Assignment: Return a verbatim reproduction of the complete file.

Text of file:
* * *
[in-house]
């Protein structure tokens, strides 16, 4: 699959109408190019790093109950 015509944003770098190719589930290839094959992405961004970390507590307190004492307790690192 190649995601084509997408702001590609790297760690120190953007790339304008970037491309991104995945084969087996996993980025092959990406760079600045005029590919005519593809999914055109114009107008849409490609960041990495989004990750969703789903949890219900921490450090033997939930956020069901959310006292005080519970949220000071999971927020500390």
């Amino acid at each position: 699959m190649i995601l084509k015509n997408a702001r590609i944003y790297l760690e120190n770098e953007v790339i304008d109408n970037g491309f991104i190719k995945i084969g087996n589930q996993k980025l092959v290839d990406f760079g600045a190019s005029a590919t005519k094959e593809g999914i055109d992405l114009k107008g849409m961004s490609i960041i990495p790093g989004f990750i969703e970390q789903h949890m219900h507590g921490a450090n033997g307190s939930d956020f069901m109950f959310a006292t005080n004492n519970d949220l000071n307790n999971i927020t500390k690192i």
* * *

[in-house]
């Protein structure tokens, strides 16, 4: 699959109408190019790093109950 015509944003770098190719589930290839094959992405961004970390507590307190004492307790690192 190649995601084509997408702001590609790297760690120190953007790339304008970037491309991104995945084969087996996993980025092959990406760079600045005029590919005519593809999914055109114009107008849409490609960041990495989004990750969703789903949890219900921490450090033997939930956020069901959310006292005080519970949220000071999971927020500390």
């Amino acid at each position: 699959m190649i995601l084509k015509n997408a702001r590609i944003y790297l760690e120190n770098e953007v790339i304008d109408n970037g491309f991104i190719k995945i084969g087996n589930q996993k980025l092959v290839d990406f760079g600045a190019s005029a590919t005519k094959e593809g999914i055109d992405l114009k107008g849409m961004s490609i960041i990495p790093g989004f990750i969703e970390q789903h949890m219900h507590g921490a450090n033997g307190s939930d956020f069901m109950f959310a006292t005080n004492n519970d949220l000071n307790n999971i927020t500390k690192i």